17. The impact of energy prices on technology choice in the United States steel industry

    SciTech Connect (OSTI)

    Karlson, S.H. . Dept. of Economics); Boyd, G. )

    1991-01-01

    In the last thirty years US steel producers have replaced their aging open hearth steel furnaces with basic oxygen or large electric arc furnaces. This choice of technology leads to the opportunity to substitute electricity for fossil fuels as a heat source. We extend earlier research to investigate whether or not energy prices affect this type of technology adoption as predicted by economic theory. The econometric model uses the seemingly unrelated Tobit'' method to capture the effects of the industry's experience with both technologies, technical change, and potential cost reductions, as well as energy prices, on adoption. When we include the prices of electricity and coking coal as explanatory variables, the four energy price coefficients have the signs predicted by the law of demand. The two price coefficients have a statistically significant effect on adoption of basic oxygen furnaces. The inclusion of energy prices leads to significantly more efficient estimates of other coefficients in the model. 19 refs., 3 tabs.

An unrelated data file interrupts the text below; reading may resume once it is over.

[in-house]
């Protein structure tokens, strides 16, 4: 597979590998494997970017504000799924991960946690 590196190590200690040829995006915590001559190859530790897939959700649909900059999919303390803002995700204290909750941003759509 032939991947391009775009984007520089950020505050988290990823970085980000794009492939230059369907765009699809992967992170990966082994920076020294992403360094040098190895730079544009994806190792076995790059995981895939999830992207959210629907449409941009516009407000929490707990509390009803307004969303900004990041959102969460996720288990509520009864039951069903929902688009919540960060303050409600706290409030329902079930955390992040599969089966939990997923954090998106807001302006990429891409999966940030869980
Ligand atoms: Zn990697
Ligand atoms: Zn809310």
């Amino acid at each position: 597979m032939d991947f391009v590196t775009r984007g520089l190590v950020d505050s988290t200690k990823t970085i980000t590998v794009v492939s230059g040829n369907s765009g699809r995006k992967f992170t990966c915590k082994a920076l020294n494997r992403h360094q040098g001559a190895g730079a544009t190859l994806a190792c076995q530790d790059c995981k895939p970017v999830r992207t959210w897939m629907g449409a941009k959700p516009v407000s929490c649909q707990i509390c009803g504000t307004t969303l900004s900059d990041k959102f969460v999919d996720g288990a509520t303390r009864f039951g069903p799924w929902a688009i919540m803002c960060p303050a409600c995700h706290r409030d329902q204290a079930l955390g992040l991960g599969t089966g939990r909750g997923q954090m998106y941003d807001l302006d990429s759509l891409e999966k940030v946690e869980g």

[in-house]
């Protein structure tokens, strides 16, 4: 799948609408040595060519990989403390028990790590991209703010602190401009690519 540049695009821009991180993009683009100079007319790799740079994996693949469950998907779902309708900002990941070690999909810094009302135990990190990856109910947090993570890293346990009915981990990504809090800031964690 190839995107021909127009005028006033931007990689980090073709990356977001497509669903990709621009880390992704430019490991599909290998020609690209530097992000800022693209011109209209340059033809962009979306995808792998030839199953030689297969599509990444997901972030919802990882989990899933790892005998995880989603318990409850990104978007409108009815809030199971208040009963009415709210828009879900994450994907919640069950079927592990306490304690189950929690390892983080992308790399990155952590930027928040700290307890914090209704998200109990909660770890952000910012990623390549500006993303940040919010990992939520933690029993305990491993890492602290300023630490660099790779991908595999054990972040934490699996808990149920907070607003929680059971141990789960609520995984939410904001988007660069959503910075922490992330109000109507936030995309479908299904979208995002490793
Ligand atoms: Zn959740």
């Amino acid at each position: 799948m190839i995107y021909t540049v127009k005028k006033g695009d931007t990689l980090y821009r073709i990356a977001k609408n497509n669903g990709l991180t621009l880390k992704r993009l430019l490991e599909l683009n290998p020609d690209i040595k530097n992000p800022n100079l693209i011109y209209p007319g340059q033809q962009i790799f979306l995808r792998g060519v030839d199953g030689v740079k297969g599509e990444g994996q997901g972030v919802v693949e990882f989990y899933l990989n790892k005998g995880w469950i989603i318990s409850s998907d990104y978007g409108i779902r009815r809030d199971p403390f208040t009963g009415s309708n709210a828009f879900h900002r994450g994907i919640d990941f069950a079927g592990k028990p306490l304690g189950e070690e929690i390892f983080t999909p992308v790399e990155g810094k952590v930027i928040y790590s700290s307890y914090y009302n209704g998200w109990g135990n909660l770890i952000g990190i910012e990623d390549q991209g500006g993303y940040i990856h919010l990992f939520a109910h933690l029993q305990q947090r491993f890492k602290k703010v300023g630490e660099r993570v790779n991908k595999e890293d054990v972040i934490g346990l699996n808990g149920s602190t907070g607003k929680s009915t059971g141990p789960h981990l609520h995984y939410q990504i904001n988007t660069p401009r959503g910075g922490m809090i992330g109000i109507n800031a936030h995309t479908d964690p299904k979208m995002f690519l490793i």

18. Natural Gas Wellhead Price

    U.S. Energy Information Administration (EIA) Indexed Site

    Pipeline and Distribution Use Price City Gate Price Residential Price Percentage of Total Residential Deliveries included in Prices Commercial Price Percentage of Total Commercial Deliveries included in Prices Industrial Price Percentage of Total Industrial Deliveries included in Prices Vehicle Fuel Price Electric Power Price Period: Monthly Annual Download Series History Download Series History Definitions, Sources & Notes Definitions, Sources & Notes Show Data By: Data Series Area 2010

  19. ,"North Dakota Natural Gas Industrial Price (Dollars per Thousand...

    U.S. Energy Information Administration (EIA) Indexed Site

    Of Series","Frequency","Latest Data for" ,"Data 1","North Dakota Natural Gas Industrial Price (Dollars per Thousand Cubic Feet)",1,"Monthly","102015" ,"Release Date:","12...

  20. ,"Mississippi Natural Gas Industrial Price (Dollars per Thousand...

    U.S. Energy Information Administration (EIA) Indexed Site

    Of Series","Frequency","Latest Data for" ,"Data 1","Mississippi Natural Gas Industrial Price (Dollars per Thousand Cubic Feet)",1,"Monthly","102015" ,"Release Date:","12...

  1. ,"Maryland Natural Gas Industrial Price (Dollars per Thousand...

    U.S. Energy Information Administration (EIA) Indexed Site

    Of Series","Frequency","Latest Data for" ,"Data 1","Maryland Natural Gas Industrial Price (Dollars per Thousand Cubic Feet)",1,"Monthly","102015" ,"Release Date:","12...

  2. ,"Tennessee Natural Gas Industrial Price (Dollars per Thousand...

    U.S. Energy Information Administration (EIA) Indexed Site

    Of Series","Frequency","Latest Data for" ,"Data 1","Tennessee Natural Gas Industrial Price (Dollars per Thousand Cubic Feet)",1,"Monthly","102015" ,"Release Date:","12...

  3. ,"Nebraska Natural Gas Industrial Price (Dollars per Thousand...

    U.S. Energy Information Administration (EIA) Indexed Site

    Of Series","Frequency","Latest Data for" ,"Data 1","Nebraska Natural Gas Industrial Price (Dollars per Thousand Cubic Feet)",1,"Monthly","102015" ,"Release Date:","12...